You can press some functional buttons in the main BIOS menu to reach extra features. For example, pressing F9 shows you system information.
The F11 button allows you to save up to eight profiles with full BIOS settings. Each profile can be assigned a descriptive name. A warning is issued if you try to rewrite a profile. To load a profile, you press F12 and select one from the menu. Besides the profiles that you save manually, the mainboard automatically remembers BIOS configurations which have passed the POST procedure successfully and you can restore them, too. The BIOS profiles can be saved to and loaded from internal memory as well as external media.
Pressing F8 evokes an integrated BIOS update tool called Q-Flash Utility.
Gigabyte’s BIOS is quite user-friendly and offers all the features you may need for overclocking and fine-tuning your computer. The only thing we don’t like is that the option for counteracting the CPU voltage drop under load is now incompatible with energy-efficient overclocking. We would also like to have some BIOS options for controlling the power-saving features implemented in the mainboard itself, such as the dynamic adjustment of the number of active phases in the CPU voltage regulator depending on its load. Most manufacturers have implemented such BIOS options in their products whereas Gigabyte mainboards make you install the Dynamic Energy Saver utility for that. As for the new-fangled EFI BIOS and mouse support, Gigabyte’s mainboards support 3-terabyte and larger HDDs thanks to Hybrid EFI Technology whereas their BIOS can be accessed via a Windows-based tool called Gigabyte Touch BIOS.
We carried out our tests on a testbed that included the following components:
We used Microsoft Windows 7 Ultimate SP1 64 bit (Microsoft Windows, Version 6.1, Build 7601: Service Pack 1) operating system, Intel Chipset Software Installation Utility version 18.104.22.1680, Nvidia GeForce/ION Driver 280.26 graphics card driver.
You won’t find any changes in the list of our testbed components compared to those that we used in our earlier tests of LGA1155 mainboards, but there is a difference. A Zotac Z68-ITX WiFi mainboard failed during our overclockability test, unfortunately. This happens once in a while but, what is a much rarer occurrence, it damaged our CPU, too. Therefore we had to take another sample of the Intel Core i5-2500K processor and examine its overclocking potential first. We did this with an MSI Z68A-GD80 (B3) mainboard which is good (even though not energy-efficient) at overclocking CPUs and memory modules. The second sample of the CPU proved to be inferior to the first one in terms of overclocking potential. It could work at 4.7 MHz whereas the first one at 4.8 GHz under the same conditions.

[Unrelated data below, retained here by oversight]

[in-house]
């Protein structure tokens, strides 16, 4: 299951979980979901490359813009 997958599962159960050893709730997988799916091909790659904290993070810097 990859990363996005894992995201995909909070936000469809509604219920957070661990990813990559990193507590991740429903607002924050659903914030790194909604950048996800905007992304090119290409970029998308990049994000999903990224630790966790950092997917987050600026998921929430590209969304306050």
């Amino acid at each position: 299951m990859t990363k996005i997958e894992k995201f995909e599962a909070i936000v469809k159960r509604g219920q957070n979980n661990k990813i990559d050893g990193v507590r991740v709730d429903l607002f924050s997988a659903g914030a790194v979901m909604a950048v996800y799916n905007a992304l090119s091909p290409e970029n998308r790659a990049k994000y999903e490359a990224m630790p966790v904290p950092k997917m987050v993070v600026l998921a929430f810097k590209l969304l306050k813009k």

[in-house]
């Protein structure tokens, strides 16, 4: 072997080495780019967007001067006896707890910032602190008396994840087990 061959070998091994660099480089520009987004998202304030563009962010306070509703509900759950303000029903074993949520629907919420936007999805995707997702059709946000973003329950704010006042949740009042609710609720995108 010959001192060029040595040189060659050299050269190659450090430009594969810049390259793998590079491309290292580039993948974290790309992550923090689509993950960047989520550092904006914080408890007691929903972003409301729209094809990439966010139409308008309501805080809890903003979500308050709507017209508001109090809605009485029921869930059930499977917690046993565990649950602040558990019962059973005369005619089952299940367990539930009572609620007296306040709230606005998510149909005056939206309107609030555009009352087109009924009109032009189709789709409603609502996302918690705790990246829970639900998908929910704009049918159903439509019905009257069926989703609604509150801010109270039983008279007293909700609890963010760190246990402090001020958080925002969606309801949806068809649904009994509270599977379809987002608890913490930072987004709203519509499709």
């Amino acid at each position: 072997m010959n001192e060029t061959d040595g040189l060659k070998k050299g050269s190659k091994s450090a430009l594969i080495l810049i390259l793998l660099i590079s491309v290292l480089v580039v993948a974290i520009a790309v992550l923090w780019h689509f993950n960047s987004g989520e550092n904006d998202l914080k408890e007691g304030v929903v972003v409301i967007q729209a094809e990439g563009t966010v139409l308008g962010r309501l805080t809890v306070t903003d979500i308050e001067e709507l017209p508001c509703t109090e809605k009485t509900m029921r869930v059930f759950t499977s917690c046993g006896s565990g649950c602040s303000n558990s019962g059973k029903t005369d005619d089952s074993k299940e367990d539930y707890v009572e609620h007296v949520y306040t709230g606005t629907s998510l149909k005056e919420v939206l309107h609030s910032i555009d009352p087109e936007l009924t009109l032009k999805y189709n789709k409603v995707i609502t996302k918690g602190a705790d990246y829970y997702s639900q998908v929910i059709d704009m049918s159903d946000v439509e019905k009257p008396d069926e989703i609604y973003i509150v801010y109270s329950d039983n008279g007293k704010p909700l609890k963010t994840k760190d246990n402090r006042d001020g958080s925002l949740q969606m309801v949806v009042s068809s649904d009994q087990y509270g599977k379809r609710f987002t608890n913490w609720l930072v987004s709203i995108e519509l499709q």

We've noticed in our earlier reviews that LGA1155 CPUs are rather easy to overclock but hard to make sure they are stable. Without stability, there is no point in overclocking. We used to run the LinX tool, a graphical interface for the Intel Linpack test, as a stability test for older CPUs. However, it wasn't good for LGA1155 CPUs because it ran smoothly where Prime95 would immediately produce errors. Prime95 is not a handy tool as it takes quite a lot of time to complete a stability test. Moreover, we eventually found out that Prime95 did not guarantee absolute stability, either. As a result, we now return to LinX version 0.6.4 but use modified Lanpack libraries. This modification is a much better stability test for overclocked CPUs, so we are going to use it in our reviews from now on.
This is to confirm that MSI mainboards are good at overclocking CPUs but do not do that optimally. They do not support energy-efficient overclocking: the CPU frequency multiplier is lowered in the idle mode but the mainboard still supplies a high voltage to the CPU.
The Gigabyte GA-Z68XP-UD3-iSSD mainboard is just as good as the MSI mainboard in terms of CPU overclocking. It made our CPU stable at a clock rate of 4.7 GHz. Unfortunately, it wasn't that good in terms of memory overclocking. The Gigabyte couldn't overclock our memory to 1866 MHz as some of the best mainboards we had tested, but we even had to set the timings at 7 to keep the memory modules stable at 1600 MHz. We have to admit we’ve only had such a poor result with some of Gigabyte's Z68-based mainboards.
Like most other modern mainboards, the GA-Z68XP-UD3-iSSD keeps all of Intel’s power-saving technologies up and running even when overclocked. In idle mode, it lowers not only the CPU frequency multiplier but also its voltage.